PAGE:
UNIVERSITY OF HAWAII PRESS
Kii: British Museum
Religious practices of Hawaii have is sources in many parts of the Pacific. Many of these gods were arrivals from distant lands during the migrations from other islands and even before the migrations of what we know as Polynesian settlers. Some came from old Tahiti, Te Henua Enata, and some were created here in ancient times by individuals who saw these beings come in dreams and visions.
Sorcery was commonly practiced through the use of various items made in the shape of an image (kiʻi), which was believed to be possessed by the spirit of a powerful ancestor, or perhaps by a nature spirit, who was worshiped for the purpose of bringing the mana of the god under control of its keeper. Items like canes made of Kauila wood, stones of various shapes and items of bone or wood can also be used to house and entrap the spirit. Bones of a dead member of the family might be preserved and worshiped in the same manner, called an unihipili. Or the body might be dedicated to some powerful god like that of the shark, ruled by Ka-moho-aliʻi; or of the moʻo ruled by the goddess Kalamainuʻu; or of thunder, ruled by Kanehekili; or of the owl, ruled by Kukauakahi. The body of the dead would then be changed into that of a shark, moʻo, owl, or other form, recognizable to the family by some mark upon its body, or to the kahuna who officiated at the dedication ceremony by some sign of identification, and into this body the spirit of the dead would enter. If it was then worshiped by the family, it would take that family under its protection, punishing their enemies and providing them with good things. Such protectors were called aumakua.
Valuable as such a god might be as a family protector, it had its dangers as well. If its worship was neglected and its tapus forgotten or disregarded, the aumakua visited vengeance with an incredible vindictiveness upon its own keeper and his family. Moreover, because of the strong sense of family descent, every such god became a link in the chain which bound succeeding generations to the tapus imposed by their ancestral guardians, the aumakua born into the family line. On the other hand, the mana of the family aumakua from ancestral times became the right of every member of the family as a kumu-paʻa should he at any time seek help from such a guardian. If, however, a family god proved ineffective, it might, it would seem, be disregarded for a stronger.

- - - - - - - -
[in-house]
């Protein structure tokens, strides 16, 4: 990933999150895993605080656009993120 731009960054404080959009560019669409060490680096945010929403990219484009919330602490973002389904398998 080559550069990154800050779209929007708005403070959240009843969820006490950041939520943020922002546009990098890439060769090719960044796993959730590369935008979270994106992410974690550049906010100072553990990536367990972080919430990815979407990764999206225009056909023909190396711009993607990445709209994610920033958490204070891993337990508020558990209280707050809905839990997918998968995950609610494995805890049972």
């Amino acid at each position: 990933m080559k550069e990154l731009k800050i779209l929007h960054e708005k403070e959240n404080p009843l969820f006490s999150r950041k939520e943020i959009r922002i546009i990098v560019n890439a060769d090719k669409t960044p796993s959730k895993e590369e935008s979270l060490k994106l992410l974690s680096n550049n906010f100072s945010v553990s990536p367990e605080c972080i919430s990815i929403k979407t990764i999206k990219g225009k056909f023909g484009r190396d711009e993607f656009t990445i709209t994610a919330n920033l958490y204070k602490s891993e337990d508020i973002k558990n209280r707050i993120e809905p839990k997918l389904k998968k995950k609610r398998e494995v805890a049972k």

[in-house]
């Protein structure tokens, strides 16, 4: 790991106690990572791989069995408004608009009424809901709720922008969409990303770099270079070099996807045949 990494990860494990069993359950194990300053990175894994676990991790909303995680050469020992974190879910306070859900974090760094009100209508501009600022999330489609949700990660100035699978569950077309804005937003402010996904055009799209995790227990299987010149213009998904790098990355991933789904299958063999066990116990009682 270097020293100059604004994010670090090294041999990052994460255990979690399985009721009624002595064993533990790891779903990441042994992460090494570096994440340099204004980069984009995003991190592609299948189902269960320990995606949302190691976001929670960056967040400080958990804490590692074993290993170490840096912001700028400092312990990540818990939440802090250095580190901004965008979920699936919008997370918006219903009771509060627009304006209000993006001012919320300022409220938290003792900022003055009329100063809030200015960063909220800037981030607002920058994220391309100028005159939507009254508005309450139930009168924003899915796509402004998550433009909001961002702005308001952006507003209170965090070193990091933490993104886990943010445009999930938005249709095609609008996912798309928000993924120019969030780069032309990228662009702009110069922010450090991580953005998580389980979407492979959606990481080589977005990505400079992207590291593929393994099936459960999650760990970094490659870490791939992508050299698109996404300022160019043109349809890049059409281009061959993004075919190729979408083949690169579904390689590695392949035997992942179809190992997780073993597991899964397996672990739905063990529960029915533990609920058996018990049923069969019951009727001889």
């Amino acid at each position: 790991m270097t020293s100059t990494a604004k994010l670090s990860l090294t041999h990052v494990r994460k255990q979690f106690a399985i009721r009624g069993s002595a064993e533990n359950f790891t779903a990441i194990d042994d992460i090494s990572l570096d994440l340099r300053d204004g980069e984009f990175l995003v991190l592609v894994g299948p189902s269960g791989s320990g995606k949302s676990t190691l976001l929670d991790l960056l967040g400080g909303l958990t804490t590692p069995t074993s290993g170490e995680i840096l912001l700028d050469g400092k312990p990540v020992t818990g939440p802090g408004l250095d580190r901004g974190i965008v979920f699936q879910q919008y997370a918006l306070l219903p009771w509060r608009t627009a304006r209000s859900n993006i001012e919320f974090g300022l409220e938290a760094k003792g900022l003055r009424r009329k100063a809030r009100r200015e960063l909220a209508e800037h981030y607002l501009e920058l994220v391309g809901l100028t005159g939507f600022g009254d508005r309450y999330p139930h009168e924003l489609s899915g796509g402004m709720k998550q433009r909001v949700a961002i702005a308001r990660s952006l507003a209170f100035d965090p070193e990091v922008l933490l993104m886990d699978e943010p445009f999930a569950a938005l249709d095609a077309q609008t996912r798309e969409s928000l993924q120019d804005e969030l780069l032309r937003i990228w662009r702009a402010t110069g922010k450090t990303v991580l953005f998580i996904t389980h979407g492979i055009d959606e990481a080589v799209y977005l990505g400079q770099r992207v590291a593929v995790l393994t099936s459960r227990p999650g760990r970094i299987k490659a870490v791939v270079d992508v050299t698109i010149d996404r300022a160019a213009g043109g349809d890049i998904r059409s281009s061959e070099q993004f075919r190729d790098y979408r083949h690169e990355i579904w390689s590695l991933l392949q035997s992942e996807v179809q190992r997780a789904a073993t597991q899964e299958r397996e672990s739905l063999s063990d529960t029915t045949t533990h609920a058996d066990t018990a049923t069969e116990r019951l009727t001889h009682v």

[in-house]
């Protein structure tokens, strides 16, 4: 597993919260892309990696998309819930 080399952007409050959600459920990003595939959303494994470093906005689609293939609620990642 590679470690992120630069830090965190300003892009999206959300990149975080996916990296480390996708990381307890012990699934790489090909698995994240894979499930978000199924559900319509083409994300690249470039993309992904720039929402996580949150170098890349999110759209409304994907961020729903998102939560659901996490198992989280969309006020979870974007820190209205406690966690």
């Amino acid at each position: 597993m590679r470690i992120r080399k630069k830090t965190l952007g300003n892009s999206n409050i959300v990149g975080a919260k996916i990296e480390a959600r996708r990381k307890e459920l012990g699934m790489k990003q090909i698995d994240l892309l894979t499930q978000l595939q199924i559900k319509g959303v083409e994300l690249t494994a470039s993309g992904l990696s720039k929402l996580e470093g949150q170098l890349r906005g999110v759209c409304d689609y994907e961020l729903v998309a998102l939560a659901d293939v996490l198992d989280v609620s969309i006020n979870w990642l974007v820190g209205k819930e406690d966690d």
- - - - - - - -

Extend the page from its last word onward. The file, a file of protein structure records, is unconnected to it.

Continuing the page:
Spirits might also possess a living person, a keeper of the god, or a member of his family, and convey messages in this way. Such spirits were called akua noho (literally, sitting gods) and a person into whom a god entered was regarded as a god during the time of possession. Kamakau is careful to show that although Kamehameha seemed to treat the keeper of Kahoaliʻi himself as a god, it was because he really believed that the god Kahoaliʻi entered into the body of its keeper and it was this god, not the living man, whom he worshiped. Hawaiian antiquarians insist that the image, animal, or object which the god entered had no power in itself but only the spirit that possessed it. Sorcery began when these possessing spirits were sent abroad to do injury to another.
As bits of a keeper’s body were valued after the keeper’s death in securing the services of a spirit gifted with superior mana, although not themselves gods, so chips, even scrapings of an image, were charged with its mana, or objects associated with such an image could be also so charged and serve as fetchers, under the same deity. Thus dealings in sorcery were not confined to the chiefs and priests but spread among the people. Not that everyone who kept an aumakua made use of the god for sorcery. In practice, however, such persons were feared by their neighbors. The chiefs tried to put down sorcery and made laws against it, but the secrecy with which it was thereafter practised only increased the terror. Counter-practitioners arose who fought sorcery with sorcery and the system thus increased in complexity.
Diety of Oro
Kii: Metropolitan Museum
There is no reason for thinking that such sorcery practices originated in the Hawaiian group. Tahitian ‘oromatua are described by Henry as “disembodied spirits of famous rulers and warriors of the nation, whose skulls were used as fetchers.” Little images called tiʻi are used by Tahitian sorcerers, carved out of stone, coral, or wood, especially pua wood from the marae, and dressed in white tapa bound with sacred sennit. These are possessed by demons (varua-ino) or “disembodied spirits of evil” (‘oromatua-‘ai-aru) or “long-toothed aumakua” (‘oramatua-niho-roroa). They are kept in houses set up on stilts in a special marae under which sleep the “magicians” who are their adopted parents. Tiʻi, the malicious first man, is connected with sorcery. He has a white heron as fetcher, which he sends out to destroy men. The god invoked to cure those afflicted by sorcery is Roʻo (Lono) -te-roroʻo.
History has concerned itself with political struggles in Hawaii which finally ended in the consolidation of the group under the rule of the Kamehameha line, and has neglected the obscure and deadly warfare carried on between rival orders of sorcery on the different islands or in neighboring villages on the same island.
The source of one of the oldest schools of sorcery in Hawaii is said to have come from the goddess Pahulu and was thus described by a Hawaiian informant descended from the Molokai Lo family of kahuna chiefs who claim Pahulu as their ancestress and Molokai as the center of the “strongest” sorcery in the whole group of islands.